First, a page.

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June 14, 2017

Chateau Figeac 2016

Figeac.Sign

Chateau Figeac is a must own wine in 2016, in fact, it will be among the most sought after Bordeaux wines of the last decade. The reason is that it has been awarded 98-100 points from Neal Martin, its highest ever score and is without question one of the wines of the vintage. Figeac 2016 is massively oversubscribed and will sell out very quickly, however, we will make any extra allocations available to Figeac lovers. Knowing they have a special wine, Figeac have been vociferous with their pricing, releasing at £1,860 per case of 12 or £930 per case of six. This translates to a 47% euro increase and a 67% sterling increase. However, don’t let this sharp rise in price deter you, its release is just slightly higher than the 2010, 2009 and 2005 which score only 95, 94 and 90 points respectively. Furthermore, this also betters the superb 2015, which has already appreciated over 50% since release and trades at £1,680. As such, if it receives 98 points in bottle it will still offer collector’s very good incentive to buy on release at this price, if it receives 100 points the price will soar. Either way, this is a future legend and a must buy in the campaign.

Figeac WA JS Price Release POP
2016 98-100 96-97 £1,860 £1,860 98
2015 97-99 97-98 £1,680 £1,114 93
2014 94 96 £960 £575 69
2013 91 92 £700 £530 64
2012 93 93 £800 £525 62
2011 90 93 £890 £750 89
2010 95 98 £1,820 £1,800 121
2009 94 96 £1,750 £1,700 125
2008 90 92 £960 £495 96
2007 85 N/A £865 £500 173
2006 91 N/A £980 £480 89
2005 90? 95 £1,600 £650 160

 

Figeac is a wine to start stocking up on now for several reasons. Firstly, the changing of the guard from Robert Parker to Neal Martin in Bordeaux has put Figeac on a compelling upward trajectory. Figeac has always had a strong following amongst global collectors, with its incredible complexity and nuance deriving from the special blend of Cabernet Sauvignon (35%), Cabernet Franc (35%) and Merlot (30%).

However, Robert Parker notoriously under-marked Figeac, rarely awarding it above 90 points, while it was afforded strong accolades by other leading critics. Rumours abounded that he had fallen out with the Director Eric d’Aramon. This culminated in him not reporting on a vintage of Figeac since 2008. In 2013, Figeac missed out on being reclassified along with Pavie and Angelus to St.Emilion Grand Cru Classe A. Figeac has always been one of the finest St.Emilion wines and the owners are now intent on it achieving Grand Cru Classe A status. They took measures to achieve this by installing Frederic Faye as the Managing Director, who brought in Michel Rolland as a consultant. Enter a new great era.

Chateau Figeac is also one of the oldest properties in Bordeaux, dating back to the 2nd Century under the Gallo-Roman Empire when a man named Figeacus built his villa on the site. It is unknown whether he planted a vineyard, but given that Figeacus was Roman and that the ruins of an ancient water supply system still remain visible point to the fact that the great terroir of Figeac was recognised nearly two thousand years ago. It is therefore one of the principle great St.Emilion Estates and feels that it should have been promoted along with Pavie and Angelus. It is once again competing with them in terms of critic scores and while the average case price has increased, it looks like this is the beginning of a trend which should be taken advantage by drinkers and investors alike. We have been strongly advising clients to buy Figeac in the last couple of years. It is time to stock up on this truly great Chateau.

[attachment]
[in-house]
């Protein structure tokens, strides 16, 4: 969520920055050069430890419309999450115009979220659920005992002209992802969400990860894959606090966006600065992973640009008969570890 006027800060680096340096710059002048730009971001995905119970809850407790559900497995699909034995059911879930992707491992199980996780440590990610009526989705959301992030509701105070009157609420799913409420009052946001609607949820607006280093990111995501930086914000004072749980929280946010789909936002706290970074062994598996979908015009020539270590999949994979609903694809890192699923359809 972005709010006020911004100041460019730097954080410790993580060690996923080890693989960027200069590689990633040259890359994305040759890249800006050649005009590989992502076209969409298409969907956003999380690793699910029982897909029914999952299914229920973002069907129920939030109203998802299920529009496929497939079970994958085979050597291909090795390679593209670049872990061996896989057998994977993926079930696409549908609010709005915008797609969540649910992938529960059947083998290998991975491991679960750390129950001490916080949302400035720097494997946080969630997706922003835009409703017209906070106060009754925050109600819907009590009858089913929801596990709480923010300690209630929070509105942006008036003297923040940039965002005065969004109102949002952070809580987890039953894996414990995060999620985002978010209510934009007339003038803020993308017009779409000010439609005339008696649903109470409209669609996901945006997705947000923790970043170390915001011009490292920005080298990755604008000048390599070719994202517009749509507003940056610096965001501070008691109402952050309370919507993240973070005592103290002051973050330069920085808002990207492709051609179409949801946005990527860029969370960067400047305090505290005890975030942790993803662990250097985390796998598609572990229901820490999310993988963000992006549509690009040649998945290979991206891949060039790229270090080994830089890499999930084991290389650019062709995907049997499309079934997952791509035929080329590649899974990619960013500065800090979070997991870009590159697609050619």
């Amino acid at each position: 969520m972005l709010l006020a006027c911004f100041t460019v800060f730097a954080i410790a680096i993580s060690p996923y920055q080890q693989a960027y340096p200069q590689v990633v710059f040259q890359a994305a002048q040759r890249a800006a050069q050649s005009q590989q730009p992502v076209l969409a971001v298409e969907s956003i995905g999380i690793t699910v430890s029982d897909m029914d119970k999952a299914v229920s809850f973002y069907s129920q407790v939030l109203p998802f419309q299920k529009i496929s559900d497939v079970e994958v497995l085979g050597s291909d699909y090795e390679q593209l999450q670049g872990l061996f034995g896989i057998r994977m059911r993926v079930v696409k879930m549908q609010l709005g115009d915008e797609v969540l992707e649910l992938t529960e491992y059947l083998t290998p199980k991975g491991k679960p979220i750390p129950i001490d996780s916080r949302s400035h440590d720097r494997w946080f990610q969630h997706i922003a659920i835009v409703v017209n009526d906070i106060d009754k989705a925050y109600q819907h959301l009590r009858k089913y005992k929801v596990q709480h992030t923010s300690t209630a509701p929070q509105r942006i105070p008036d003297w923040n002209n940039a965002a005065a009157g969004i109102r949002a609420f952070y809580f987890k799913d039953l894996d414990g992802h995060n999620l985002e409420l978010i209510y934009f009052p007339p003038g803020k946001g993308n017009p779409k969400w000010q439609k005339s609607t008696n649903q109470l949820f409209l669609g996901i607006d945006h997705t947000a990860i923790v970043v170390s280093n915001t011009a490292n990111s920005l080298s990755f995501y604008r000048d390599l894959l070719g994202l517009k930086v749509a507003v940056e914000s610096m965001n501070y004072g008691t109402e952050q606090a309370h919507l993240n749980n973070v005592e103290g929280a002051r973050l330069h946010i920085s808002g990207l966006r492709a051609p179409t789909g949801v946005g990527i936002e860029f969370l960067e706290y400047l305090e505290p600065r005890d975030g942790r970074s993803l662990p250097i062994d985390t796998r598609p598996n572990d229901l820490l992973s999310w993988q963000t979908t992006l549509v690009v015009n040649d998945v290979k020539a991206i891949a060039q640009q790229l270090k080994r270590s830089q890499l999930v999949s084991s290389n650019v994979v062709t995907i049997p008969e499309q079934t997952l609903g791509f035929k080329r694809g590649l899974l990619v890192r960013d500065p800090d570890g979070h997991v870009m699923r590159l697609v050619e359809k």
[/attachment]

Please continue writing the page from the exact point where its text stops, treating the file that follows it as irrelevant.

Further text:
Chateau Figeac 2016, 12×75 – £1,860 EP or 6×75 – £930 EP

98-100 Points, Neal Martin, The Wine Advocate
The 2016 Figeac is a blend of 36% Merlot, 26% Cabernet Franc and 38% Cabernet Sauvignon, picked from 23 September until 20 October at 49 hectoliters per hectare with 13.9% alcohol. The acidity is 3.67 pH, and it matured in 100% new oak (focused on five cooperages). This is a property that opened a new chapter in 2013, when Michel Rolland’s services as a master blender have been called upon and engendered far greater harmony between the three grape varieties, now all singing from the same hymn sheet. It has a crisp blackberry nose, a little closed at first, opening nicely in the glass and offering raspberry coulis, pencil box and subtle mint aromas—classic Figeac in many ways. The palate is extraordinarily well balanced with a fine lattice of tannin sculpted to perfection. There is a slight edginess to this Figeac that I adore, the Cabernets very expressive, more so than the 2015, with graphite infusing every pore of the black fruit. This Figeac has an outstanding structure and a saline finish that beckons you back for another sip. The 2015 Figeac was stunning and the 2016 no less. Tasted on four separate occasions, and in the end, only one (banded) score became inevitable.

96-97 Points, James Suckling
Splendid texture and finesse to this young Figeac with a pure silk texture. Full-bodied and ultra-fine. Lovely combination of fruit and freshness. The polish is gorgeous to this. Precision redefined. Pretty follow-up to the 2015.

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